Band of Rascals hope that if there’s a rock album that will have people hollering, it’s their new EP Tempest, available now via the links below. To get to know these “wascally” Vancouver Island rockers a little better, DeanBlundell.com Music Editor Gilles LeBlanc had an email exchange with lead guitarist Malcolm Owen-Flood.
Q) As soon as I heard your song “Holler”, I said to myself how blues rock is back in Canada. (That’s a GOOD thing, obviously!) How would YOU describe the sound people can look forward to hearing on your latest EP Tempest? As a still relatively new band, who’s music has shaped the four of you to where Band of Rascals find themselves at this moment?
A) First off, thank you! That is a very flattering reaction to our song! We have always happily carried the genre of “Nuts and Bolts Rock ’n’ Roll”, but this album has really expanded on that. We never pigeonholed our writing process and as a result our songwriting and sound has expanded and developed into an entirely new beast. It’s still rock, but it’s heavier, deeper, more bombastic, more… everything! We just went and made everything as huge and impacting as we could.
Q) You’re on tour with fellow BCers Bend Sinister in October. Do you already have a set playlist of songs for listening to while on the road, or do you mix things up depending on say where you’ll be playing?
A) The RV (our home on wheels while on the road) has a few regulars on the iPod – John Mayer (usually the trio), Royal Blood, and Queens of the Stone Age have been the usual suspects on recent trips. But a few of us have Spotify accounts and are always hunting new music to show everyone while we drive from town to town. We ingest a ton of music on the road! We plan on making a public tour playlist to share with our fans on our next trip! I am sure that we will be trading a lot of musical tastes with Bend Sinister while we travel with them!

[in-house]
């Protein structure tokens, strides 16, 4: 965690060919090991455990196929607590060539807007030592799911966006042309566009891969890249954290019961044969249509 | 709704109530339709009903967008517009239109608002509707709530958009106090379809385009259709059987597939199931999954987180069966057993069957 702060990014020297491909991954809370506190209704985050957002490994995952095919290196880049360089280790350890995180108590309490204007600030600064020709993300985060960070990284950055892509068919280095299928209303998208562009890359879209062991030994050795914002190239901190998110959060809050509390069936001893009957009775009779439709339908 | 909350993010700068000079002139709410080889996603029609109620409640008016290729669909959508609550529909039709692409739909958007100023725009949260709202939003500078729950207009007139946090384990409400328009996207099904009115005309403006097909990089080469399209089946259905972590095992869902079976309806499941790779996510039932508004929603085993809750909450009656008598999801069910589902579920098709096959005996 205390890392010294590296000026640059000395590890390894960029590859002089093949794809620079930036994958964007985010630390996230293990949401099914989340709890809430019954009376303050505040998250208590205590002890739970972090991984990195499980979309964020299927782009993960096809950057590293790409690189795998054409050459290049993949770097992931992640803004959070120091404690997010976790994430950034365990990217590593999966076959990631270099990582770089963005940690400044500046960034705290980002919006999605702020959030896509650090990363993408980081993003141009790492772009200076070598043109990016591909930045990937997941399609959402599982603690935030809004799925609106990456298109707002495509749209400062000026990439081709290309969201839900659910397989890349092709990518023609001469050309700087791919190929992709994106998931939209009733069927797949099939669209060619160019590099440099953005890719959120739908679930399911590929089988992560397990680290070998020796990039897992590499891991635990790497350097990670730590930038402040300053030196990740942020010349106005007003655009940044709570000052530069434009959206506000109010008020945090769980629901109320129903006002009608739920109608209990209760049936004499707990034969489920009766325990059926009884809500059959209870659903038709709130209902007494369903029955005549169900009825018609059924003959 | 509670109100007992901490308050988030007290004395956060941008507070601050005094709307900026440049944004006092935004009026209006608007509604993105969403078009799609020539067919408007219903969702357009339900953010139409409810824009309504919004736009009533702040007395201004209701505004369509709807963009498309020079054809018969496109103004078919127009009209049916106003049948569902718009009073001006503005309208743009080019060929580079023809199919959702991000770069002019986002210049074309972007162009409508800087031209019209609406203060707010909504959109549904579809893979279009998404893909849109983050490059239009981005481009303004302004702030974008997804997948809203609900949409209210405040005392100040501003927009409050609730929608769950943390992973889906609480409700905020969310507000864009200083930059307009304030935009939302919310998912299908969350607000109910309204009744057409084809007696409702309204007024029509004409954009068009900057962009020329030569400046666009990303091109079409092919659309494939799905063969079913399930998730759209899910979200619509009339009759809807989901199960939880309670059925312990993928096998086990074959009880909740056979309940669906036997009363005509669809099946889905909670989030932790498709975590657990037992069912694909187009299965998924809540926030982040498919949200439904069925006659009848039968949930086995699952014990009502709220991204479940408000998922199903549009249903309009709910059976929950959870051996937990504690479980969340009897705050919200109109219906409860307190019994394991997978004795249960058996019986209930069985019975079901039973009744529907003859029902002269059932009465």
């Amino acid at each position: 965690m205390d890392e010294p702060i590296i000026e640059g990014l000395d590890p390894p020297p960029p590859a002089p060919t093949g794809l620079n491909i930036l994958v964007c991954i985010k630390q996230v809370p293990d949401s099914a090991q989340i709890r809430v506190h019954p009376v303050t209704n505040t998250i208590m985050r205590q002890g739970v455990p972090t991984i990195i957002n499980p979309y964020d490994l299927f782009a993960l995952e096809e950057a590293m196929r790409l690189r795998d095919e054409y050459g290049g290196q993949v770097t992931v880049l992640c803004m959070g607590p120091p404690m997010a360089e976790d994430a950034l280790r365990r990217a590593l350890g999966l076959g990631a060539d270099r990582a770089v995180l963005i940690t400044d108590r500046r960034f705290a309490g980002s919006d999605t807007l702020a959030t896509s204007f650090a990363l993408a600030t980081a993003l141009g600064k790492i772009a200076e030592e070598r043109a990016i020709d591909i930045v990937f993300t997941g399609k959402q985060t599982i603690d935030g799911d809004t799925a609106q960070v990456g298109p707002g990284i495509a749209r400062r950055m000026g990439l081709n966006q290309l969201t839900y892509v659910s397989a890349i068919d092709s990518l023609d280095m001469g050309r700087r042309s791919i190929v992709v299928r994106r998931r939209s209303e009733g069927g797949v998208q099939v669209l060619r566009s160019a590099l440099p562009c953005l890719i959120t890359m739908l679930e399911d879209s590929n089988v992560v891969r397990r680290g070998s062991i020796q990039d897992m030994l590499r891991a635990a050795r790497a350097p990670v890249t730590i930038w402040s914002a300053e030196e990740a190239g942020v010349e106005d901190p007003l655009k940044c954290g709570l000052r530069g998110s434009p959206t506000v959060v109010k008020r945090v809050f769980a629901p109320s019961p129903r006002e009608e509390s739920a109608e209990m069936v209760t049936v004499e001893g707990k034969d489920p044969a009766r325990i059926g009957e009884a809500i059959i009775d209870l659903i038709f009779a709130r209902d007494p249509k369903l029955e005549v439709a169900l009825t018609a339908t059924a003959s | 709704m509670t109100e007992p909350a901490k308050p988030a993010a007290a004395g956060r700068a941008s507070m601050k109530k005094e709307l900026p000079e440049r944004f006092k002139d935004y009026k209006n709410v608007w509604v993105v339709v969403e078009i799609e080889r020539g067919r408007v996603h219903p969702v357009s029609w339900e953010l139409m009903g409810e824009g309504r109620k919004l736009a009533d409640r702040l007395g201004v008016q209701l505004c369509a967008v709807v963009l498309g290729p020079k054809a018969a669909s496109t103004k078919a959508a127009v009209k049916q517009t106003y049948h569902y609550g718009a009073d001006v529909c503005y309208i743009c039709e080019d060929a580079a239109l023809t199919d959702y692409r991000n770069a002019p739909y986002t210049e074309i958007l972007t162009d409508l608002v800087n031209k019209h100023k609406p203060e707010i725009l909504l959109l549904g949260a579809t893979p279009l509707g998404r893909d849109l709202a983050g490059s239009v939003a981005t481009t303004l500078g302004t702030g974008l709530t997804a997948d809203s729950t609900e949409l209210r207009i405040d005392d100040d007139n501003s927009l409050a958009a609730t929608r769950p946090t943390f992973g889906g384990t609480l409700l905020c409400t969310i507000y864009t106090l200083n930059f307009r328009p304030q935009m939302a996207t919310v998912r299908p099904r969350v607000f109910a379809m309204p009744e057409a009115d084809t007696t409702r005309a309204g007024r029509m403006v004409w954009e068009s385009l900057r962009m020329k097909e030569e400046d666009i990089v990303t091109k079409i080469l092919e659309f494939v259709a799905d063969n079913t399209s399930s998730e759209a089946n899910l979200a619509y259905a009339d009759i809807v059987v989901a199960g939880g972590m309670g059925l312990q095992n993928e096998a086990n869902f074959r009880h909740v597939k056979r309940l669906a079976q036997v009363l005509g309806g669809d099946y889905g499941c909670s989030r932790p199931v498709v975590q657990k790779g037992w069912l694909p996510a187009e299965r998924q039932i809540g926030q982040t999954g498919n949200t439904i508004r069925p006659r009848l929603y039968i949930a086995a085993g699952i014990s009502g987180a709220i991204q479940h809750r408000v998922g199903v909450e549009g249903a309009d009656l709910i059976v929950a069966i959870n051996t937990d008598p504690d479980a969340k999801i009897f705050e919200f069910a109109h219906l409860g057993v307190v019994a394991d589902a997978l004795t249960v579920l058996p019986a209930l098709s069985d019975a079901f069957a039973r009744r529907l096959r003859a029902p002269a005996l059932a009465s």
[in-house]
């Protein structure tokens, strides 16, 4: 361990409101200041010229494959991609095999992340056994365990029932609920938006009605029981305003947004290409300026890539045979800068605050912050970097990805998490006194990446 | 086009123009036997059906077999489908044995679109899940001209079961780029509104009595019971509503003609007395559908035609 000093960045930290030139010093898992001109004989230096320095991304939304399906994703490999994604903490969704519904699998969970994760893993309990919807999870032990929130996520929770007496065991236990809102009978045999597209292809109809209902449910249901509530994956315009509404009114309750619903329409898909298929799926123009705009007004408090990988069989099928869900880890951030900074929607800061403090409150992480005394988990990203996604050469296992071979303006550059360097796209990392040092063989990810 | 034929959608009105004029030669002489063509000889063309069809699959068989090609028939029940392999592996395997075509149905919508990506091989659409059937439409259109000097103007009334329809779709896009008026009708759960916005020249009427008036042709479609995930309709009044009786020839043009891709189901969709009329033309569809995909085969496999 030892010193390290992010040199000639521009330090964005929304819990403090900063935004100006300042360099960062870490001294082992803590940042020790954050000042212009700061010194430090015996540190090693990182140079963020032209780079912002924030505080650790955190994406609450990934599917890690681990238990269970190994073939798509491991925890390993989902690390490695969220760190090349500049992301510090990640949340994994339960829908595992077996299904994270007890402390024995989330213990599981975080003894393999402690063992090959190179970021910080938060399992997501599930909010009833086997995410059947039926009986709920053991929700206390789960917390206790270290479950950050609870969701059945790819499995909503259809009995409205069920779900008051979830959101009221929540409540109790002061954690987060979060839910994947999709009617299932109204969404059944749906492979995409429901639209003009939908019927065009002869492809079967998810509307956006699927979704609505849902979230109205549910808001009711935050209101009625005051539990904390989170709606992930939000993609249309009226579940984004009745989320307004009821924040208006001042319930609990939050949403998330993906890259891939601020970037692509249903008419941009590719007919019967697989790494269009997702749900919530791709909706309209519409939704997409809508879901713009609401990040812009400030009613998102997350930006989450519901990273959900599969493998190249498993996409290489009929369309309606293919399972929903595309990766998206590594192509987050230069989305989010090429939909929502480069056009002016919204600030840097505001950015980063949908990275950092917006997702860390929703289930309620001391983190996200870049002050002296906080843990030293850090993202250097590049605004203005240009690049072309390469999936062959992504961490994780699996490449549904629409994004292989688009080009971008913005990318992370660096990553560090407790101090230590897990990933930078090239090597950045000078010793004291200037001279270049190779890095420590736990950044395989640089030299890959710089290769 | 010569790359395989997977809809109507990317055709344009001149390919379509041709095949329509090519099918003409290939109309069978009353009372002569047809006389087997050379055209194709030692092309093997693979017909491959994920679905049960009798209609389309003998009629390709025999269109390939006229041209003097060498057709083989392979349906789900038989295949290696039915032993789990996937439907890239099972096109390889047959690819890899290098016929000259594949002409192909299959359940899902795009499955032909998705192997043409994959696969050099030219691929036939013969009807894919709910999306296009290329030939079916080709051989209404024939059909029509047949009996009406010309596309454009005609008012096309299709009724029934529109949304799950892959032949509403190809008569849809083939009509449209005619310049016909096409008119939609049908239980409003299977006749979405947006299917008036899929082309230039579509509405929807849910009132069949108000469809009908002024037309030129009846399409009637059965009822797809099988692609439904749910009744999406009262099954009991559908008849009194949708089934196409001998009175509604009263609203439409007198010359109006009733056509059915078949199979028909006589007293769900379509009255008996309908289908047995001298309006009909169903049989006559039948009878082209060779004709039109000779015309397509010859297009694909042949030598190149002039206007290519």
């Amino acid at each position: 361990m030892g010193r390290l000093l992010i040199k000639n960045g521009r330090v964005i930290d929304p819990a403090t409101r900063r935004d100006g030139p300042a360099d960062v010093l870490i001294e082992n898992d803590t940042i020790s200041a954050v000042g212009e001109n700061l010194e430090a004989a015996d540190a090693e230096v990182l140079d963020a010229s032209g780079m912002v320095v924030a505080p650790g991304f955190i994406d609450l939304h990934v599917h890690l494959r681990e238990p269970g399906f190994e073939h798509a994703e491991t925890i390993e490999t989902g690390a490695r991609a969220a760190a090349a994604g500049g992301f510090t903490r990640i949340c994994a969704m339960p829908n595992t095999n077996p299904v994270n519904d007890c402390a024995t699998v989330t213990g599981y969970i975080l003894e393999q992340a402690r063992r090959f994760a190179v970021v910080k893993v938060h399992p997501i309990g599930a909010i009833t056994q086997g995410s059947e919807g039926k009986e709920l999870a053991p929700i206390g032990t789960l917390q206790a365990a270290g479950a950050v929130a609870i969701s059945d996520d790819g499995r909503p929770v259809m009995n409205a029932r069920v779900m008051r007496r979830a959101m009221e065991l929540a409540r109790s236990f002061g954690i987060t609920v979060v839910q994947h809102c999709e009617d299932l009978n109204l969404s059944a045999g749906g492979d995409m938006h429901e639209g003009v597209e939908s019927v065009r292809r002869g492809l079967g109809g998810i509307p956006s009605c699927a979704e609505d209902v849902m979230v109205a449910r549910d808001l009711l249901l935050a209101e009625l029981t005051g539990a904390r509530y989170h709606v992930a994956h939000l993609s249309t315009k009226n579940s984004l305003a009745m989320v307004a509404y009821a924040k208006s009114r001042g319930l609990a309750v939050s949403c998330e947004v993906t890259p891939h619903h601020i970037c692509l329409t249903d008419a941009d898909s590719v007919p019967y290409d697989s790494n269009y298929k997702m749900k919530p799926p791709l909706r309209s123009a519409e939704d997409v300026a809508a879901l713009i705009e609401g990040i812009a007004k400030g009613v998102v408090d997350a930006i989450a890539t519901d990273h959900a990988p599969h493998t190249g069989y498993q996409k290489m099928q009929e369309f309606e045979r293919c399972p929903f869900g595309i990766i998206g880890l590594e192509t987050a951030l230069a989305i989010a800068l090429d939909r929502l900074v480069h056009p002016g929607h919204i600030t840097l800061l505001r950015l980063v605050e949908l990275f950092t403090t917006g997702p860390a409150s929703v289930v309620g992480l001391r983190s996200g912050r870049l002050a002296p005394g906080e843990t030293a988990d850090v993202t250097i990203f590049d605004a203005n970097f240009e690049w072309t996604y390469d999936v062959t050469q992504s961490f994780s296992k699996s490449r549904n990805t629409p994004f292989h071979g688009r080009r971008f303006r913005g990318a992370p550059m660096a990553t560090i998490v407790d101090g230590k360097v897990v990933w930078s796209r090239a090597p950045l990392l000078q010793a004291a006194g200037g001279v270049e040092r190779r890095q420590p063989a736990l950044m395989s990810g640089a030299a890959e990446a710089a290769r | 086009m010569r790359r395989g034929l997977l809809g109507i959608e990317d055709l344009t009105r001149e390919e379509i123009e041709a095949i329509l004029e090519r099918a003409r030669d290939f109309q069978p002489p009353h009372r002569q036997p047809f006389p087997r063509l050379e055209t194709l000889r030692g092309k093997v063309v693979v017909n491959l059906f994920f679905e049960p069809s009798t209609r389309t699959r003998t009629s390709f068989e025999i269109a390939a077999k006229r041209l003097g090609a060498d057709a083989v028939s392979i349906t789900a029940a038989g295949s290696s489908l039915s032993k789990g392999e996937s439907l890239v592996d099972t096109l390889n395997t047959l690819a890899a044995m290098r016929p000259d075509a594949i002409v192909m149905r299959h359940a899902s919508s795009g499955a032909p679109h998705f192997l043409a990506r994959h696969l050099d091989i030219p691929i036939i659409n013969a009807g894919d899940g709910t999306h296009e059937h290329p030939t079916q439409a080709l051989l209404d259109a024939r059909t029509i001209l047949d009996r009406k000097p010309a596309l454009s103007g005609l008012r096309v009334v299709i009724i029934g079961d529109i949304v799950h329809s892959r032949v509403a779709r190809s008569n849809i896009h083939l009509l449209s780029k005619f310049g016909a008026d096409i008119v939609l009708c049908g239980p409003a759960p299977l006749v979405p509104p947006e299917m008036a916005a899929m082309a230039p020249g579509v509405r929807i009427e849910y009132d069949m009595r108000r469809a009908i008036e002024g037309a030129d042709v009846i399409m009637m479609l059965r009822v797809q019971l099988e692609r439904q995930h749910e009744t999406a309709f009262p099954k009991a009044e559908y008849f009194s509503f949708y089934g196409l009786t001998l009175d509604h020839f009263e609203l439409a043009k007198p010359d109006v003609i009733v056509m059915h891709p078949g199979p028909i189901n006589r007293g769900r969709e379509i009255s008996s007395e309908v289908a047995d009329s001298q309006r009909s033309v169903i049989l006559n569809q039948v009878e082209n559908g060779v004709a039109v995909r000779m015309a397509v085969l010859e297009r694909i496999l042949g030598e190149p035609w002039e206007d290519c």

Q) I can’t help but ask if you know or have heard from Band of Skulls in the UK; not only do you have similar names, your hard rockin’ styles are very complementary – You should think of teaming up for some shows together! Are there people you actively think of contacting in order to learn from or just jam with?
A) We do know of them! And we love them! They weren’t an early influence for us, and they didn’t play into the naming of our band but, oddly enough, one of their record producers, Ian Davenport, was on our list of potential producers before we hooked up with Eric Ratz to record Tempest. You make a lot of friends while touring and we try to learn what we can from all of them. We did a festival with Big Wreck in Minnedosa, Manitoba this past August and I haven’t stopped practicing my guitar since their set!
Q) Being bluesy boys as you are, I was wondering if any of you have had the chance to see the new documentary on Eric Clapton…or caught his comments about how “maybe the guitar is over”? Besides yourselves of course, what current-day artists are inspiring in terms of keeping 12-bar rock alive?
A) None of us have seen Eric’s documentary, yet. And I don’t think you’d catch any of us agreeing that the guitar is dead – but maybe we are biased! I think that as long as people are wanting to connect to music and feel a part of something; Rock ‘n’ Roll and the guitar will survive. Honestly “12-bar blues” is definitely fading away, but the new and innovative forms of Rock ‘n’ Roll are what is keeping the genre alive and relevant. Monster Truck, Billy Talent, Big Wreck, and Royal Blood are just a few examples of excellent Rock ‘n’ Roll that is not even going near the 12-bar blues.
…or at BandOfRascals.ca.